In one way or another most of the poems in Home and Variations are about displacement. Sometimes this is literal, but more often there is another kind of displacement at work. It can be a matter of finding American homes for European-derived poetics, as it is in poems like "Two Short Films on the Translation of the European Imagination to America" or, say, "Experimental Researches on the Irrational Embellishment of Chicago," (which takes a form from Andre Breton and repurposes it for the American midwest). The textual raiding, sampling, and splicing that we see in many of many of the poems (most notably "Citation Suite") can be seen as a way of making the self at home in an initially alien textual environment - a reworking of text to make the available discourse into a habitable (and, inevitably, hybrid) space. The sources for splicing include everything from David Bowie to William Blake, often in the same poem. The process is a kind of mutation of the global textual DNA to fit local conditions. Satire (a way of making yourself at home with things that bother you) finds its way into the book, especially in the send-up of the academic left of the nineties in "In Elsinore."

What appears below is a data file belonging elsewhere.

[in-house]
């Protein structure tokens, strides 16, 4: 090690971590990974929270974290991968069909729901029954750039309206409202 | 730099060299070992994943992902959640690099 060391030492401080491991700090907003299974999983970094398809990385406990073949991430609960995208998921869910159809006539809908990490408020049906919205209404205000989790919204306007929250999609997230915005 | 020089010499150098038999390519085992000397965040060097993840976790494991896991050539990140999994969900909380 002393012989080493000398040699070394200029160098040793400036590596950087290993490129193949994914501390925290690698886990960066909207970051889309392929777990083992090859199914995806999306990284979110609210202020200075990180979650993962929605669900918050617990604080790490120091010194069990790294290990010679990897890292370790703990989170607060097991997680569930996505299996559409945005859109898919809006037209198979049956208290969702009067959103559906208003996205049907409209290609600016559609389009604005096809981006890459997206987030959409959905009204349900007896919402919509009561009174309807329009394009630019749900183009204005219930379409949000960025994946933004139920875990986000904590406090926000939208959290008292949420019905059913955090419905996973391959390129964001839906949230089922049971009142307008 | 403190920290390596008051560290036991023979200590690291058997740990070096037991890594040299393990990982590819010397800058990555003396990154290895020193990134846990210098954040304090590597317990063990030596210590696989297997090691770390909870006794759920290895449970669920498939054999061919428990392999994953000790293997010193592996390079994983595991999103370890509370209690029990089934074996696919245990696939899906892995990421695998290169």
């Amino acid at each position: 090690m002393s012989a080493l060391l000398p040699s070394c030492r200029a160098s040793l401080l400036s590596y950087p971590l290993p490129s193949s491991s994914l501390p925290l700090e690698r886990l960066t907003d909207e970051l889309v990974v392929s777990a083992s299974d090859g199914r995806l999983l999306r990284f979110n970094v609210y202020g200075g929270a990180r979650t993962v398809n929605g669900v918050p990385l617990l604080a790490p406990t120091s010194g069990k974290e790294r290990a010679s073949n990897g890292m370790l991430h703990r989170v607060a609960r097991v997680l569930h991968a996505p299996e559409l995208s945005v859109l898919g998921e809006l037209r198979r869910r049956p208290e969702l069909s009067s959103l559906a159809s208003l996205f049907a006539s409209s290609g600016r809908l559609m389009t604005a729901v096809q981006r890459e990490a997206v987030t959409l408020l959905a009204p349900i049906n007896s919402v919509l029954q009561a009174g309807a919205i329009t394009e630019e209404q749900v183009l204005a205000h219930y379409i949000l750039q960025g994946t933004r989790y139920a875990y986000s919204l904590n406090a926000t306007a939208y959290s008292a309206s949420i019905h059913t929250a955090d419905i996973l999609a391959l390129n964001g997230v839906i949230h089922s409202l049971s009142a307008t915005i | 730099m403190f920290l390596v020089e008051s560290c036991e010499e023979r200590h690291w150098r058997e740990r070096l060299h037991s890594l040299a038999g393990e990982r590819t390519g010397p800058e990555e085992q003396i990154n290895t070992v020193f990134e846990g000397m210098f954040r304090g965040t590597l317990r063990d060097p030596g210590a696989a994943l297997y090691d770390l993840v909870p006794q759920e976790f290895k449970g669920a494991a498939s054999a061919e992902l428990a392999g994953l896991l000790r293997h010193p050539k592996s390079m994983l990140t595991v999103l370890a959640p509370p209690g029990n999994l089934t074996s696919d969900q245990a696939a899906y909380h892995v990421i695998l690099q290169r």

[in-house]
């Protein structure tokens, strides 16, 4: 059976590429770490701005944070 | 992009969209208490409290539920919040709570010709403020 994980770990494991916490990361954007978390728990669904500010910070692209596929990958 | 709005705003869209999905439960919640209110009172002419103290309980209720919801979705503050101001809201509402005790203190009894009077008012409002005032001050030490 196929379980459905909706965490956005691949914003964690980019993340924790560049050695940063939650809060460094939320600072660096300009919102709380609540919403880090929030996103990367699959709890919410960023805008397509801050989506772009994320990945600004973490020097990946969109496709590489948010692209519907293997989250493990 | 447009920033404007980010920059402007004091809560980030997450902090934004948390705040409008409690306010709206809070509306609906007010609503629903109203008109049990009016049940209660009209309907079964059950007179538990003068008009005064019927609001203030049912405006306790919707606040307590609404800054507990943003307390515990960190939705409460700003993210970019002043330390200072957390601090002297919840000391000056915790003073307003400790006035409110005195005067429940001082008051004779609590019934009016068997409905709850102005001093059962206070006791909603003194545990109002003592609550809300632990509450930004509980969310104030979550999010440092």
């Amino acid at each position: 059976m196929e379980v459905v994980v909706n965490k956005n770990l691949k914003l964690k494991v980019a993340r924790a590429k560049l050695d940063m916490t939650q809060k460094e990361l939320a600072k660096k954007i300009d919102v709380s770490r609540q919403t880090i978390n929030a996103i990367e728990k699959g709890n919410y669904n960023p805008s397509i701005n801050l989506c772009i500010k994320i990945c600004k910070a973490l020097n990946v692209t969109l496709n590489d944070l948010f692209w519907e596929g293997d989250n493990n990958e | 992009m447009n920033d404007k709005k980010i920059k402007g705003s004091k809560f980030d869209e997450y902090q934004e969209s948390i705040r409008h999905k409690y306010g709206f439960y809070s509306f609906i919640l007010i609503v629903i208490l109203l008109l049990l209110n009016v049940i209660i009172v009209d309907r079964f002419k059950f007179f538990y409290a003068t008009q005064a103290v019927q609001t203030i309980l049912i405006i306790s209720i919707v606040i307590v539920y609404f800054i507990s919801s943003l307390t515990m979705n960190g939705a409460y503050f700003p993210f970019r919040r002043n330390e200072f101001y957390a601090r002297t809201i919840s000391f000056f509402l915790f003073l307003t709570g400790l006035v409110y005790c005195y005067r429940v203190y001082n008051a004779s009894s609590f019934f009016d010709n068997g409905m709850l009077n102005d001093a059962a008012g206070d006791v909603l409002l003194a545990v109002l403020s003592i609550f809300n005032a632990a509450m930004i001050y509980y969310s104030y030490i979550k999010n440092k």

As a rule, the book's longer poems are more experimental than the shorter ones, at least on the surface of things. Some evolutions of textual DNA (the sonnet, for example) are hardy species, and have a good chance for survival, even now.
Buy Home and Variations book by Robert Archambeau from Australia's Online Bookstore, Boomerang Books.
(216mm x 140mm x 7mm)
Publisher: Salt Publishing
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Author Biography - Robert Archambeau
Robert Archambeau was born in the USA but grew up in Canada. He studied literature at the University of Manitoba and the University of Notre Dame and has taught at Notre Dame and Lund University (Sweden). He currently teaches at Lake Forest. A chapbook of poetry and a study of postmodern Irish poetry, Another Ireland, were published by Wild Honey Press. He has also edited two books, Word Play Place: Essays on the Poetry of John Matthias and Vectors: New Poetics. He is the editor of the international poetry review Samizdat.